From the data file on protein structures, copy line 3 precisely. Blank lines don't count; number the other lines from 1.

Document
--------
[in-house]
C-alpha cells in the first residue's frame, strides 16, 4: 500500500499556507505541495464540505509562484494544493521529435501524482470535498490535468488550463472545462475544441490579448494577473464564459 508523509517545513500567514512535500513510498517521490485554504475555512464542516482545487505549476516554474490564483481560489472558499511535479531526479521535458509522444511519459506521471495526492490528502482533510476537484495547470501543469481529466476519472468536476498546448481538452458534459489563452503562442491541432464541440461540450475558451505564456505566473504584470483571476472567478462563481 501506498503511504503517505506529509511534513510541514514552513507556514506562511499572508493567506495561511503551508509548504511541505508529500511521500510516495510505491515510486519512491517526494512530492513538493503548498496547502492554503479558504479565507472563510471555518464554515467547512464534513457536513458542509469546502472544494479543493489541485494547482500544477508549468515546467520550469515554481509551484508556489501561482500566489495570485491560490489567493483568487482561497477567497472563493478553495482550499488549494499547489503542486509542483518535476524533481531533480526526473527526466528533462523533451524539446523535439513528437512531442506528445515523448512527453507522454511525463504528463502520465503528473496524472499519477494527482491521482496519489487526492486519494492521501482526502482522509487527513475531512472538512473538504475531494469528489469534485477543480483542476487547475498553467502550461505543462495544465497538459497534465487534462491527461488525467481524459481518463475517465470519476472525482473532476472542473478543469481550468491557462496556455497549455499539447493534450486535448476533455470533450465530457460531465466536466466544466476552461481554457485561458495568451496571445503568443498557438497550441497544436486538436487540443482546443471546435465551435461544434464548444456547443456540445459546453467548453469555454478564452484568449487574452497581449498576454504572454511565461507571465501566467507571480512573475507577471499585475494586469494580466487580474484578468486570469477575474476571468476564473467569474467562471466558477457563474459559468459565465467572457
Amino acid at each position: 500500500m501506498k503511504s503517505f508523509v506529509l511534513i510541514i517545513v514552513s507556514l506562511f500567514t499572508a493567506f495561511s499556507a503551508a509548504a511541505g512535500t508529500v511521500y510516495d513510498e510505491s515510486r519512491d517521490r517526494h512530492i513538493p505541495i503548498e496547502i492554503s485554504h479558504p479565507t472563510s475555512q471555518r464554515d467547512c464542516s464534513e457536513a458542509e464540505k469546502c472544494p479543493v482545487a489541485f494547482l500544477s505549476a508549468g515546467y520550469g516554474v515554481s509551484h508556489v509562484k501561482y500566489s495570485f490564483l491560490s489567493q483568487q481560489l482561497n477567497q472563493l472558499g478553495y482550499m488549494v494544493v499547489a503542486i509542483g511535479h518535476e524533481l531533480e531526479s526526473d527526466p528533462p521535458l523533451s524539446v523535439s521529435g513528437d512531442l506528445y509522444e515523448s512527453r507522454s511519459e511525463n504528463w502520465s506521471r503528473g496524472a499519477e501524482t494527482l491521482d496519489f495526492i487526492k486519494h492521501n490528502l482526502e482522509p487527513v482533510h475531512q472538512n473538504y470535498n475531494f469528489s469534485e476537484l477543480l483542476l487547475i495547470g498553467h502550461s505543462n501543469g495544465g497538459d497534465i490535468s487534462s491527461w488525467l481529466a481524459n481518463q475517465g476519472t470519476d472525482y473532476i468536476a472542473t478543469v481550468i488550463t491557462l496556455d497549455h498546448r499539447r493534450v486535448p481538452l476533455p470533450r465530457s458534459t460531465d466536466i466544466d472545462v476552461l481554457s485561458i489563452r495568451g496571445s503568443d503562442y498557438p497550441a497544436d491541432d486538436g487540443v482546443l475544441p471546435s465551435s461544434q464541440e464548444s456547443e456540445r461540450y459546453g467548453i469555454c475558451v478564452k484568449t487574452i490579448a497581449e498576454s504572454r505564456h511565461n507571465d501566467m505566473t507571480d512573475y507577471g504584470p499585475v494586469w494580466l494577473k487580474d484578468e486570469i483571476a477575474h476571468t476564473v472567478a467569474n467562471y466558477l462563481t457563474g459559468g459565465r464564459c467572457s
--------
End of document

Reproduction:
Amino acid at each position: 500500500m501506498k503511504s503517505f508523509v506529509l511534513i510541514i517545513v514552513s507556514l506562511f500567514t499572508a493567506f495561511s499556507a503551508a509548504a511541505g512535500t508529500v511521500y510516495d513510498e510505491s515510486r519512491d517521490r517526494h512530492i513538493p505541495i503548498e496547502i492554503s485554504h479558504p479565507t472563510s475555512q471555518r464554515d467547512c464542516s464534513e457536513a458542509e464540505k469546502c472544494p479543493v482545487a489541485f494547482l500544477s505549476a508549468g515546467y520550469g516554474v515554481s509551484h508556489v509562484k501561482y500566489s495570485f490564483l491560490s489567493q483568487q481560489l482561497n477567497q472563493l472558499g478553495y482550499m488549494v494544493v499547489a503542486i509542483g511535479h518535476e524533481l531533480e531526479s526526473d527526466p528533462p521535458l523533451s524539446v523535439s521529435g513528437d512531442l506528445y509522444e515523448s512527453r507522454s511519459e511525463n504528463w502520465s506521471r503528473g496524472a499519477e501524482t494527482l491521482d496519489f495526492i487526492k486519494h492521501n490528502l482526502e482522509p487527513v482533510h475531512q472538512n473538504y470535498n475531494f469528489s469534485e476537484l477543480l483542476l487547475i495547470g498553467h502550461s505543462n501543469g495544465g497538459d497534465i490535468s487534462s491527461w488525467l481529466a481524459n481518463q475517465g476519472t470519476d472525482y473532476i468536476a472542473t478543469v481550468i488550463t491557462l496556455d497549455h498546448r499539447r493534450v486535448p481538452l476533455p470533450r465530457s458534459t460531465d466536466i466544466d472545462v476552461l481554457s485561458i489563452r495568451g496571445s503568443d503562442y498557438p497550441a497544436d491541432d486538436g487540443v482546443l475544441p471546435s465551435s461544434q464541440e464548444s456547443e456540445r461540450y459546453g467548453i469555454c475558451v478564452k484568449t487574452i490579448a497581449e498576454s504572454r505564456h511565461n507571465d501566467m505566473t507571480d512573475y507577471g504584470p499585475v494586469w494580466l494577473k487580474d484578468e486570469i483571476a477575474h476571468t476564473v472567478a467569474n467562471y466558477l462563481t457563474g459559468g459565465r464564459c467572457s